Things begin as expected. That achingly familiar LittleBigPlanet aesthetic greets players as the game opens. Stephen Fry’s warm, treacly narration oozes from the speakers atop some truly cloying tunes, and our crocheted hero sits in a dinky wee kart and beams his way through the tutorial levels. Media Molecule’s celebrated fabric franchise has its own particular presentation, and that has been admirably recreated by United Front for LittleBigPlanet Karting.
The expected levels of whimsy are present, and a suitably avant-garde approach has been taken with the game’s assets. Tracks are lined with gigantic treble clefs, cakes, and tuxedoed aliens striking poses from Saturday Night Fever. Forests constructed from cardboard give way to levels of gleaming neon glass, by way of tropical isles filled with monsters and wastelands dotted with volcanos. It’s glorious.
LBP Karting’s settings may be colourful and inspired takes on old standards, but the gameplay is very much typical of the genre. Karts that handle in an identical fashion accelerate quickly to a top speed that never really feels fast enough, all while avoiding various pitfalls, taking advantage of conveyors, shortcuts, and jump pads, and collecting ordinance with which to destroy competitors. Drifting around corners gives a small speed boost, as do multiples of a 360 spin while airborne. The solitary new feature, a grappling hook, promises a new mechanic, but karts detach automatically with perfect trajectory, rendering what might have been a great minigame somewhat pointless.
Elsewhere, enjoyment is lowered considerably by one peculiar design decision concerning defence. Weapons – sorry, “weaponators” – such as guided missiles, lasers, and area of effect lightning strikes may be levelled at competing racers, and may be warded off using weapons as well. The trouble is that an equivalent of ModNation’s shield gauge is missing, so a total of one attack may be thwarted before another weaponator must be hastily collected to ensure protection. The result is teeth-grindingly frustrating in singleplayer mode, where AI competitors spam the player with attack after attack, any one of which has the potential to send him or her from pole position to the back of the pack. Too often an unavoidable missile will be warded off only to be replaced by another of its ilk seconds later. Multiplayer fares better in this regard as it’s an even playing field, but even so, handing the controller to competitive types is a good way to send them thermonuclear in short order.
Race progress is also undone too easily by instakill obstacles, some of which are only avoided out of luck. One such example is a jump into the distance, and subsequently a pair of opening and closing jaws. Unable to be seen from the ramp and thus impossible to time correctly, they throw an additional and most unwelcome random element into the game. Such designs may fleetingly amuse when playing with others, but while unlocking multiplayer tracks in singleplayer, they are only a headache. This requirement to jam solo before friends can jump in is a curious design choice to say the least, and unfortunately it emphasises the game’s weaknesses. The story – although hardly essential in a kart game – is undercooked and wildly disjointed. Bereft of LittleBigPlanet’s loveably kooky characters, it only gets in the way.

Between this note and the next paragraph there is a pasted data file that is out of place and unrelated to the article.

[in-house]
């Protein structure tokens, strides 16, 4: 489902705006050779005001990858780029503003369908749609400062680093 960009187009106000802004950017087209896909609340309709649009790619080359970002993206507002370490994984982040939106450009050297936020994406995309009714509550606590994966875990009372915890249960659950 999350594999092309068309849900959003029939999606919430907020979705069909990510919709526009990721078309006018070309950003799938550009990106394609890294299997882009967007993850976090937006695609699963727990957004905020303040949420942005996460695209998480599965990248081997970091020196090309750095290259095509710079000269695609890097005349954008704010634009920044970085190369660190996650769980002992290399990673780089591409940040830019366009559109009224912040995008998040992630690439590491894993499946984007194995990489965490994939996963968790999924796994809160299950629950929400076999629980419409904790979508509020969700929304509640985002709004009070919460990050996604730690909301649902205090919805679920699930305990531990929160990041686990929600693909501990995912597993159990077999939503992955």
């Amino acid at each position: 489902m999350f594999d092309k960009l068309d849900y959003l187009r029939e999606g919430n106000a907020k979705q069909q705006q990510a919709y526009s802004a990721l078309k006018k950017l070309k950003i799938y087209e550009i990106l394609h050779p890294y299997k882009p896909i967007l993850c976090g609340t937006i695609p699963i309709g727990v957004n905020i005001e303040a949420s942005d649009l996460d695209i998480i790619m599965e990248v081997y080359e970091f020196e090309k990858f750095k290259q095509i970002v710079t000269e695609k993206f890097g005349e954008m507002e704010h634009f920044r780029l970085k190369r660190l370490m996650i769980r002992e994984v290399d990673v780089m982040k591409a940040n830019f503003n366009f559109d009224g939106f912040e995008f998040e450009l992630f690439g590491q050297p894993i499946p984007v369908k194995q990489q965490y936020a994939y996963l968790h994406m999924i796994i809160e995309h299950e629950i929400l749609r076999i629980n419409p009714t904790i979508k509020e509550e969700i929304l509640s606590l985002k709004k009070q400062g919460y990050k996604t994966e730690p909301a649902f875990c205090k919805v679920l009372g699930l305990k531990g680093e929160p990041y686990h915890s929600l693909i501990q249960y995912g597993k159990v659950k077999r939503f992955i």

Actual racing levels in singleplayer number just shy of 30 – the rest are minigames demonstrating the flexibility of the game’s creation engine. One level resembles a vehicular version of Pac-Man while others lean heavily on shooting, but as a rule they are not worth the effort. Back in the main campaign, battle arena stages that reward kills rather than race position are probably the most fun of everything on offer, and play like a very simple, very kid-friendly stripped back riff on Twisted Metal.
It’s no surprise that the offspring of ModNation and LittleBigPlanet gets customisation right though. There are many ways to modify both karts and Sackpeople, and even more options when it comes to building a track. Despite the 57 tutorials and the volume of tools available, the latter is quite a simple process, and tracks that twist and turn, rise and fall are easy to roll out and connect up using a handy auto complete feature. The LittleBigPlanet creation engine has always been impressively deep and flexible and that holds true here, with some ingenious user-created levels already available online. A battle arena placed inside a submarine that periodically dives, flooding certain sections, is but one example.
However, while LittleBigPlanet Karting’s polish makes it a solid racer, it is nonetheless flawed and inessential. Despite heavy handling, few corners require anything close to deceleration let alone braking to negotiate, and it’s the weapons rather than crashes that significantly alter a final placing anyway. That makes it perfect as a party game as experienced players aren’t hugely advantaged, but it also sucks the drama from even the closest finishes, and those seeking a balanced, competitive racer should look elsewhere.